The real issue at stake is not women’s intelligence or their supposedly highly sensitive feelings. There is a double standard – women are said to be too sensitive to associate with criminals and are thus prevented from testifying, but when they actually require protection from the judicial system, when they are injured for instance, or when left without income by their husbands and are thus forced to sell their bodies in order to feed their children, this so-called protective impulse vanishes. These purportedly soft women manage to teach their families, many help their husbands support their families, and others manage meager budgets within our failed economic climate, indicating that perhaps they have better mathematics and financial managing skills than some economists and the Minister of Economy himself.



The main problem in Egypt is that the people who are using Islam to further their own interests, and who became powerful in the oil industry in the seventies and the satellite channels stock markets in the nineties, have hijacked the country. The legal experts (Fuqaha) have become more important than the law itself (Fiqh), which has transformed religion into a business. With this change, we enter a new period of the Dark Ages. These legal experts exploit religion in order to control all aspects of our lives, from the bedroom to the courtroom. No longer is there a direct relationship between God and Muslims. Now each Muslim has his own private sheikh, and can summon him with the rubbing of a lamp, or even a mobile phone!



With the civilian state on one side and the millionaire interests on the other, we are truly between a rock and a hard place. Dr. Zeinab Radwan’s statement about women’s testimony follows logically from the constitutional amendments and is in line with the principle of citizenship that was the main thrust of these amendments. In fact the part related to equality in testimony is a normal result of a legal and a judicial reality, and is not new for Egypt.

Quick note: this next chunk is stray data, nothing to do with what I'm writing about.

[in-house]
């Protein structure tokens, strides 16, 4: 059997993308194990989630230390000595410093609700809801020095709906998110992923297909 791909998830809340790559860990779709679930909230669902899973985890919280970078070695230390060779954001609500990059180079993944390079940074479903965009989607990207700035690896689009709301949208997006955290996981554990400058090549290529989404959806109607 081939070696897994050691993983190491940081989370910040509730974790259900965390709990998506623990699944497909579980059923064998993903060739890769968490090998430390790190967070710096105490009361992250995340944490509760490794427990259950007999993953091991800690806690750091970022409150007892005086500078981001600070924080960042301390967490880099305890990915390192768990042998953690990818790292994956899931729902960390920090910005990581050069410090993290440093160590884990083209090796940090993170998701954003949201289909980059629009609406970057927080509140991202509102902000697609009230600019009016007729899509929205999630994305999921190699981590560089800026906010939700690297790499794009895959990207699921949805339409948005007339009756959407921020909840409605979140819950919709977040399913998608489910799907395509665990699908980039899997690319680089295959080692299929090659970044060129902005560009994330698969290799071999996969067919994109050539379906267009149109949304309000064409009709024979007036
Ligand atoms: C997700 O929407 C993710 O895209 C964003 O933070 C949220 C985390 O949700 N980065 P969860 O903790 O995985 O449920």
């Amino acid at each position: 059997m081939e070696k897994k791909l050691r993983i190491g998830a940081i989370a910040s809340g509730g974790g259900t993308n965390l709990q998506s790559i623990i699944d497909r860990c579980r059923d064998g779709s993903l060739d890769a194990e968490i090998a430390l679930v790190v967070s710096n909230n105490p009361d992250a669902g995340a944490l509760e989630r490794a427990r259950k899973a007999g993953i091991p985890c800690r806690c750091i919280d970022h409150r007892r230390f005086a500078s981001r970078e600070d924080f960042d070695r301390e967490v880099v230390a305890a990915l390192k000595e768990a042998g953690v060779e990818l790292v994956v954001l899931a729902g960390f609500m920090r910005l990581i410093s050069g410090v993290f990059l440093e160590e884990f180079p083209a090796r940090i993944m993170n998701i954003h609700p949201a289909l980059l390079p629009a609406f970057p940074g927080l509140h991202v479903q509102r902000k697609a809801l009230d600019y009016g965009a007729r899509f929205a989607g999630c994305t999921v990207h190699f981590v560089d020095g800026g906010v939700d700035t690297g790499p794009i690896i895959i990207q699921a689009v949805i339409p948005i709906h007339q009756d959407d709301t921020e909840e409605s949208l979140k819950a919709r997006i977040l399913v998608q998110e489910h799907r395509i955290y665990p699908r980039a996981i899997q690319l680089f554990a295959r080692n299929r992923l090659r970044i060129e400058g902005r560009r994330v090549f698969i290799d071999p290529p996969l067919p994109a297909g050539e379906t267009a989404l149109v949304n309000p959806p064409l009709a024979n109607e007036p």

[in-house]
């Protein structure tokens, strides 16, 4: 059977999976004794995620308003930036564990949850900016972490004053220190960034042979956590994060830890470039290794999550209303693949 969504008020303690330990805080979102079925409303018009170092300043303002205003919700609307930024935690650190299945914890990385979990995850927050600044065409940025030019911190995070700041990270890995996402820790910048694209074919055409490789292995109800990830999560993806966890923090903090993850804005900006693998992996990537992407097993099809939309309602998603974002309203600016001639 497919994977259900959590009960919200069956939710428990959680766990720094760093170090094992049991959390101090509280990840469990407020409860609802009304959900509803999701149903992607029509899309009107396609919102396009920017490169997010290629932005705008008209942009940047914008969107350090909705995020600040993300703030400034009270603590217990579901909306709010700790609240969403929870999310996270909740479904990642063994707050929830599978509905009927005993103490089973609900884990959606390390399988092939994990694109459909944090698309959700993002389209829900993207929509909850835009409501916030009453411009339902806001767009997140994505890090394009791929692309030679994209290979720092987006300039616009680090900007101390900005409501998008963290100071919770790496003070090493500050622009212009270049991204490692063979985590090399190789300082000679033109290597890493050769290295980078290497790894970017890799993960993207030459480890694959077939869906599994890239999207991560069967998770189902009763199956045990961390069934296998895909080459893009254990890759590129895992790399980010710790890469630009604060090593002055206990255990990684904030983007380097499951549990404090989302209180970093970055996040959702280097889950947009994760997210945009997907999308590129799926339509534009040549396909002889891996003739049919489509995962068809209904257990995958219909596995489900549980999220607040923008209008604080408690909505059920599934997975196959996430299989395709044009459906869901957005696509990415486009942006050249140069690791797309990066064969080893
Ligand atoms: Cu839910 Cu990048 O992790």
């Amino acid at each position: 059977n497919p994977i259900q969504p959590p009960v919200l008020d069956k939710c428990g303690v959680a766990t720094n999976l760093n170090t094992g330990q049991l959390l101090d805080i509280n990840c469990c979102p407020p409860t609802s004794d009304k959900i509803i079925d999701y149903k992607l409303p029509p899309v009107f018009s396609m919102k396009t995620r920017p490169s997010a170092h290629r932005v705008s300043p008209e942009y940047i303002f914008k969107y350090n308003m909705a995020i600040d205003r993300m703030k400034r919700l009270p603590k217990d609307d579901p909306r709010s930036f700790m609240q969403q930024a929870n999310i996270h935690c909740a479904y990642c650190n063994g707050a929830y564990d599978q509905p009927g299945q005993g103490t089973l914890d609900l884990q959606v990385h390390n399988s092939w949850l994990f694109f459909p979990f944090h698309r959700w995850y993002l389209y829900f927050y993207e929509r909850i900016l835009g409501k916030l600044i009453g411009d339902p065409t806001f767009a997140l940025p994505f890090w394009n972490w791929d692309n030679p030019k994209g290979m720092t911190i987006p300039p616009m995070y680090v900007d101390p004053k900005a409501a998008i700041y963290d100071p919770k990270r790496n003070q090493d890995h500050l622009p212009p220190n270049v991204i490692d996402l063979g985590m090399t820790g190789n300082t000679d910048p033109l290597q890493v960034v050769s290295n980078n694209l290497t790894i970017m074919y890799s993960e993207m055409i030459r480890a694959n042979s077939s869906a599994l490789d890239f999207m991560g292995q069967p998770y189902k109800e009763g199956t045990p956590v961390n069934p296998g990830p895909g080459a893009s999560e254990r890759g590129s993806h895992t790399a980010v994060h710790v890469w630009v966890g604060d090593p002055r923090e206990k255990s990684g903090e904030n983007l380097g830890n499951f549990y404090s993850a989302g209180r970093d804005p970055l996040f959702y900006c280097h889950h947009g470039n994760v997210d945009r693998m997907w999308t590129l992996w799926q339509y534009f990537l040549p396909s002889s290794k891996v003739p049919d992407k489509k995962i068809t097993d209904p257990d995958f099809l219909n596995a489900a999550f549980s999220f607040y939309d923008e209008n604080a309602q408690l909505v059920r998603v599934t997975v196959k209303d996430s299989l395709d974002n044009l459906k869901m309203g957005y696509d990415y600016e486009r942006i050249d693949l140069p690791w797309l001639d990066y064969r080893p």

Because the Egyptian legal system was founded at the beginning of the last century, before it was hijacked by the legal scholars, it does not distinguish between the testimony of a man and a woman. The criminal courts are governed by the code of criminal procedure, and regardless of whether the witness is Zaid or Ebeid or Um Mohamed, the courts judge only by their confidence in the impartiality of the witness, his/her wisdom, and his/her mastery of the knowledge of the events about which he/she will testify.



Commercial and Civil Law both recognize testimony regardless of the gender or religion of witnesses. The Personal Status Law from 1920 is the exception. This law was developed for the political purposes of the king at that time. Since then, there have been many developments in the Egyptian legal system, but the Personal Status Law has not changed. Some wrongly claim that it is based on Islamic Shari’a, but the latter does not recognize the term House of Obedience, which transforms marital life into a prison. Islamic Shari’a acknowledges only respectable relationships between spouses, either living together respectably or divorcing quietly. In the present-day Personal Status Courts, now known as Family Courts, most judges ask for two female witnesses simply in order to comply with the legal regulations, but in fact they listen only to a single woman. This shows that judges themselves know very well that the quality of witnesses’ testimony depends only on their impartiality and wisdom, not on their gender.



Nehad Abul Komsan

Lawyer and Human Rights Activist

The Egyptian Center for Women s Rights
135 Misr-Helwan El Zeraay
2nd Floor, Suite 3
Hadayak El Maadi, Cairo
Egypt